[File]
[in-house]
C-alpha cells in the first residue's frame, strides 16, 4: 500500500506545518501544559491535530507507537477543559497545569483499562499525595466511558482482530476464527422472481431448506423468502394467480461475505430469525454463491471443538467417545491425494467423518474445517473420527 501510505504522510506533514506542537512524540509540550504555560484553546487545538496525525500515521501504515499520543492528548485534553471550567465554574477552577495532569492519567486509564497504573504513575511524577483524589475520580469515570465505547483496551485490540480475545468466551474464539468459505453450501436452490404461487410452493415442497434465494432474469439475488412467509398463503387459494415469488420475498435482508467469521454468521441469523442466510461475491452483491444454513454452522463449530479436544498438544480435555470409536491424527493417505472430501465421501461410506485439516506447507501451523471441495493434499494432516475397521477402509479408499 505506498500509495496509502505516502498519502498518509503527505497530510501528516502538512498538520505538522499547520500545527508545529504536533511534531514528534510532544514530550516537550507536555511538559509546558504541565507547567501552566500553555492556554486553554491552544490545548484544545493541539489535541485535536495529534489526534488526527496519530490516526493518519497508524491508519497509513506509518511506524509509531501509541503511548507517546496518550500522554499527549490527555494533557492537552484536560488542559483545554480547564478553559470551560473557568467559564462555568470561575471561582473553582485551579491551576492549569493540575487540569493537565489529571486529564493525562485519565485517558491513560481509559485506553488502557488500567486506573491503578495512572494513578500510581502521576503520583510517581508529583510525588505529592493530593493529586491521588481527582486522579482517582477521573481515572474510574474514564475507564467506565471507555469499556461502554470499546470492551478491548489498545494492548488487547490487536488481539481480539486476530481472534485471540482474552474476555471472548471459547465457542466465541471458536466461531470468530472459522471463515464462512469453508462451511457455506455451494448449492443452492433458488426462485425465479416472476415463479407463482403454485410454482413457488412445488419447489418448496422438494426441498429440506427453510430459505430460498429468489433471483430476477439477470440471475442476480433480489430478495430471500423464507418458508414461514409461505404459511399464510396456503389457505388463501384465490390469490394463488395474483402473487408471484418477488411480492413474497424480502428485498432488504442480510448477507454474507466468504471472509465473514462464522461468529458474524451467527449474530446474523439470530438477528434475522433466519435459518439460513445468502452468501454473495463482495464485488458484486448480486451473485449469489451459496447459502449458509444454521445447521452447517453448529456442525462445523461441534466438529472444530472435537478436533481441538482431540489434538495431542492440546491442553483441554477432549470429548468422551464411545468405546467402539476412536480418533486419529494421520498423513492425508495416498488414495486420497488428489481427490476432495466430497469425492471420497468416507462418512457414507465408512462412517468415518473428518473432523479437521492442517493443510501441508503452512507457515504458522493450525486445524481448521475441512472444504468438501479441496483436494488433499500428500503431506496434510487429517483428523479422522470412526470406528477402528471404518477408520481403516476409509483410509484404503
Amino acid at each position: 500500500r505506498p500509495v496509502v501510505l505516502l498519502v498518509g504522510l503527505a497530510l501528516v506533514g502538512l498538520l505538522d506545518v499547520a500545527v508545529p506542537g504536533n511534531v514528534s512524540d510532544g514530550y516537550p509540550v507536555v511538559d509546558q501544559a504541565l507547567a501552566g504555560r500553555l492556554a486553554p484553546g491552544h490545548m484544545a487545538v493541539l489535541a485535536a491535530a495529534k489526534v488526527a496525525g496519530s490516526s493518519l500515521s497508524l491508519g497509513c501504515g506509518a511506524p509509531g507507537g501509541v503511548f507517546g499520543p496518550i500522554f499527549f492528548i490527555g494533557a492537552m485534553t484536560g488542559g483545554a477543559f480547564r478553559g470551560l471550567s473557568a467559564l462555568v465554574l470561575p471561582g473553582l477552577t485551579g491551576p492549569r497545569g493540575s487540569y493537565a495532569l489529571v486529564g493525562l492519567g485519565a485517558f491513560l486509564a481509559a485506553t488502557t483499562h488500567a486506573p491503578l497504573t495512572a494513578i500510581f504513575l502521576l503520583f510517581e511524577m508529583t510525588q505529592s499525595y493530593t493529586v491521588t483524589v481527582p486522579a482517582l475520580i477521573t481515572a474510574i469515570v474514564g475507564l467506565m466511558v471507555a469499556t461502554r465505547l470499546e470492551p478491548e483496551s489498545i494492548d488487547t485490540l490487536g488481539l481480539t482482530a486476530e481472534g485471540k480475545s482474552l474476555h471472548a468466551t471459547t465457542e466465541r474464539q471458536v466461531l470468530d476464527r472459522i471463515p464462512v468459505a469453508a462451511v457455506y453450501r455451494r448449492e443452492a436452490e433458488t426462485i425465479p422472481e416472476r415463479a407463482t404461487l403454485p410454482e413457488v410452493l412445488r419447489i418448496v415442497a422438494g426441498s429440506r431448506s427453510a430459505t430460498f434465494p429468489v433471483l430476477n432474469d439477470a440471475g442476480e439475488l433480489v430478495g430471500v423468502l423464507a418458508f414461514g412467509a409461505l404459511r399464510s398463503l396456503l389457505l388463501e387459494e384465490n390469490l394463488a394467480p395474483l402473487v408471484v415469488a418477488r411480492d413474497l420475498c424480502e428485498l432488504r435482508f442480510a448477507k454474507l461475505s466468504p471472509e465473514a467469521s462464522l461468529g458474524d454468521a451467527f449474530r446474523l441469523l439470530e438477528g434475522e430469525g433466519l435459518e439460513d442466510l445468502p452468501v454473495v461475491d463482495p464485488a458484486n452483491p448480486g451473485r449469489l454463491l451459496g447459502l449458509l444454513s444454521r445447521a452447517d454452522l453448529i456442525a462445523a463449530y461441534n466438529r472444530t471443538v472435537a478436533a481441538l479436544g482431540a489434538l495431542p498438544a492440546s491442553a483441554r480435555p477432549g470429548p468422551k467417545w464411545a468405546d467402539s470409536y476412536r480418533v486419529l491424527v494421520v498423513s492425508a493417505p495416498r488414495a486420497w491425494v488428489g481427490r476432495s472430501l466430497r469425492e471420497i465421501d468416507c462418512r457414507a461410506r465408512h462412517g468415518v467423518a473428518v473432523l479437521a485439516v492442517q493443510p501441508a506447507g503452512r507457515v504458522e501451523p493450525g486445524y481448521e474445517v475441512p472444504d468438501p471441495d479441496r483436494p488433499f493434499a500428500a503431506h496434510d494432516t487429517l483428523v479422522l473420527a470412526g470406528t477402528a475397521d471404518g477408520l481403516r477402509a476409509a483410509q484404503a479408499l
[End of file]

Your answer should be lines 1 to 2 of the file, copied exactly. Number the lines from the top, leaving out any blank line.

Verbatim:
[in-house]
C-alpha cells in the first residue's frame, strides 16, 4: 500500500506545518501544559491535530507507537477543559497545569483499562499525595466511558482482530476464527422472481431448506423468502394467480461475505430469525454463491471443538467417545491425494467423518474445517473420527 501510505504522510506533514506542537512524540509540550504555560484553546487545538496525525500515521501504515499520543492528548485534553471550567465554574477552577495532569492519567486509564497504573504513575511524577483524589475520580469515570465505547483496551485490540480475545468466551474464539468459505453450501436452490404461487410452493415442497434465494432474469439475488412467509398463503387459494415469488420475498435482508467469521454468521441469523442466510461475491452483491444454513454452522463449530479436544498438544480435555470409536491424527493417505472430501465421501461410506485439516506447507501451523471441495493434499494432516475397521477402509479408499 505506498500509495496509502505516502498519502498518509503527505497530510501528516502538512498538520505538522499547520500545527508545529504536533511534531514528534510532544514530550516537550507536555511538559509546558504541565507547567501552566500553555492556554486553554491552544490545548484544545493541539489535541485535536495529534489526534488526527496519530490516526493518519497508524491508519497509513506509518511506524509509531501509541503511548507517546496518550500522554499527549490527555494533557492537552484536560488542559483545554480547564478553559470551560473557568467559564462555568470561575471561582473553582485551579491551576492549569493540575487540569493537565489529571486529564493525562485519565485517558491513560481509559485506553488502557488500567486506573491503578495512572494513578500510581502521576503520583510517581508529583510525588505529592493530593493529586491521588481527582486522579482517582477521573481515572474510574474514564475507564467506565471507555469499556461502554470499546470492551478491548489498545494492548488487547490487536488481539481480539486476530481472534485471540482474552474476555471472548471459547465457542466465541471458536466461531470468530472459522471463515464462512469453508462451511457455506455451494448449492443452492433458488426462485425465479416472476415463479407463482403454485410454482413457488412445488419447489418448496422438494426441498429440506427453510430459505430460498429468489433471483430476477439477470440471475442476480433480489430478495430471500423464507418458508414461514409461505404459511399464510396456503389457505388463501384465490390469490394463488395474483402473487408471484418477488411480492413474497424480502428485498432488504442480510448477507454474507466468504471472509465473514462464522461468529458474524451467527449474530446474523439470530438477528434475522433466519435459518439460513445468502452468501454473495463482495464485488458484486448480486451473485449469489451459496447459502449458509444454521445447521452447517453448529456442525462445523461441534466438529472444530472435537478436533481441538482431540489434538495431542492440546491442553483441554477432549470429548468422551464411545468405546467402539476412536480418533486419529494421520498423513492425508495416498488414495486420497488428489481427490476432495466430497469425492471420497468416507462418512457414507465408512462412517468415518473428518473432523479437521492442517493443510501441508503452512507457515504458522493450525486445524481448521475441512472444504468438501479441496483436494488433499500428500503431506496434510487429517483428523479422522470412526470406528477402528471404518477408520481403516476409509483410509484404503